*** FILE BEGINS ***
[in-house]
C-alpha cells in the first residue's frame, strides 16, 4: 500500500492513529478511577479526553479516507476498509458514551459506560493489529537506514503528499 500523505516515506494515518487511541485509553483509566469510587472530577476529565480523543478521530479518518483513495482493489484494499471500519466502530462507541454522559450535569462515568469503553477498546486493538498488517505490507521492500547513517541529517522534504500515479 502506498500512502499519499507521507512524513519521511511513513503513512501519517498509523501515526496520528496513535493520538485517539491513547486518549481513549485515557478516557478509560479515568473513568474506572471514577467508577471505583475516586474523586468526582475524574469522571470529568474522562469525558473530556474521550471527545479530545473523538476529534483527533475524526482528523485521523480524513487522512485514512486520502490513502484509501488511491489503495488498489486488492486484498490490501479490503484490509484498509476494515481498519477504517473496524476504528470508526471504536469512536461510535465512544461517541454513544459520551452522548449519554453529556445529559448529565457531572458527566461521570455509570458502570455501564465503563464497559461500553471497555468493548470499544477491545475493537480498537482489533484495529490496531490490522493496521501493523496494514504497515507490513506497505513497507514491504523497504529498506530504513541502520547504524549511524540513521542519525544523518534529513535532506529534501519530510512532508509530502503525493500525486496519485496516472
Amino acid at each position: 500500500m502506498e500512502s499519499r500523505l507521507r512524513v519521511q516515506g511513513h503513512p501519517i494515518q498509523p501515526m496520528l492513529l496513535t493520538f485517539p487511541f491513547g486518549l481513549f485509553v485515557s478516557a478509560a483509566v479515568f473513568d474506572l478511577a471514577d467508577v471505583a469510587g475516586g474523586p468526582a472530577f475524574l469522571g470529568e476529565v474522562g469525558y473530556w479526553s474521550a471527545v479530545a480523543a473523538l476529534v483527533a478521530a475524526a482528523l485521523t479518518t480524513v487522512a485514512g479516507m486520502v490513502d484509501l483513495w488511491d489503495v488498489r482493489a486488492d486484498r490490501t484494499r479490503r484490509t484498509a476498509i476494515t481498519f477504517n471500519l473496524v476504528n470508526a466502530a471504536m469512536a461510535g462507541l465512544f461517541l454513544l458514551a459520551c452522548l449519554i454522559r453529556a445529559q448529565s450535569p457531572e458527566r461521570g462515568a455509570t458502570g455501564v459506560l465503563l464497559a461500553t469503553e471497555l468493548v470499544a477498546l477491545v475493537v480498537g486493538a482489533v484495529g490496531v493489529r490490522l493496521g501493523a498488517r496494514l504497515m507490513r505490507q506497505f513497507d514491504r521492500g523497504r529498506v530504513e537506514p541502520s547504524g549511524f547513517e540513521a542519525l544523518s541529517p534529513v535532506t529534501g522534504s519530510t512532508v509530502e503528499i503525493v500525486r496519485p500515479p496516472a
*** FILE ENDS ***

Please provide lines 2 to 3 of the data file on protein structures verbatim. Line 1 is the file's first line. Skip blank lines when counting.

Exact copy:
C-alpha cells in the first residue's frame, strides 16, 4: 500500500492513529478511577479526553479516507476498509458514551459506560493489529537506514503528499 500523505516515506494515518487511541485509553483509566469510587472530577476529565480523543478521530479518518483513495482493489484494499471500519466502530462507541454522559450535569462515568469503553477498546486493538498488517505490507521492500547513517541529517522534504500515479 502506498500512502499519499507521507512524513519521511511513513503513512501519517498509523501515526496520528496513535493520538485517539491513547486518549481513549485515557478516557478509560479515568473513568474506572471514577467508577471505583475516586474523586468526582475524574469522571470529568474522562469525558473530556474521550471527545479530545473523538476529534483527533475524526482528523485521523480524513487522512485514512486520502490513502484509501488511491489503495488498489486488492486484498490490501479490503484490509484498509476494515481498519477504517473496524476504528470508526471504536469512536461510535465512544461517541454513544459520551452522548449519554453529556445529559448529565457531572458527566461521570455509570458502570455501564465503563464497559461500553471497555468493548470499544477491545475493537480498537482489533484495529490496531490490522493496521501493523496494514504497515507490513506497505513497507514491504523497504529498506530504513541502520547504524549511524540513521542519525544523518534529513535532506529534501519530510512532508509530502503525493500525486496519485496516472
Amino acid at each position: 500500500m502506498e500512502s499519499r500523505l507521507r512524513v519521511q516515506g511513513h503513512p501519517i494515518q498509523p501515526m496520528l492513529l496513535t493520538f485517539p487511541f491513547g486518549l481513549f485509553v485515557s478516557a478509560a483509566v479515568f473513568d474506572l478511577a471514577d467508577v471505583a469510587g475516586g474523586p468526582a472530577f475524574l469522571g470529568e476529565v474522562g469525558y473530556w479526553s474521550a471527545v479530545a480523543a473523538l476529534v483527533a478521530a475524526a482528523l485521523t479518518t480524513v487522512a485514512g479516507m486520502v490513502d484509501l483513495w488511491d489503495v488498489r482493489a486488492d486484498r490490501t484494499r479490503r484490509t484498509a476498509i476494515t481498519f477504517n471500519l473496524v476504528n470508526a466502530a471504536m469512536a461510535g462507541l465512544f461517541l454513544l458514551a459520551c452522548l449519554i454522559r453529556a445529559q448529565s450535569p457531572e458527566r461521570g462515568a455509570t458502570g455501564v459506560l465503563l464497559a461500553t469503553e471497555l468493548v470499544a477498546l477491545v475493537v480498537g486493538a482489533v484495529g490496531v493489529r490490522l493496521g501493523a498488517r496494514l504497515m507490513r505490507q506497505f513497507d514491504r521492500g523497504r529498506v530504513e537506514p541502520s547504524g549511524f547513517e540513521a542519525l544523518s541529517p534529513v535532506t529534501g522534504s519530510t512532508v509530502e503528499i503525493v500525486r496519485p500515479p496516472a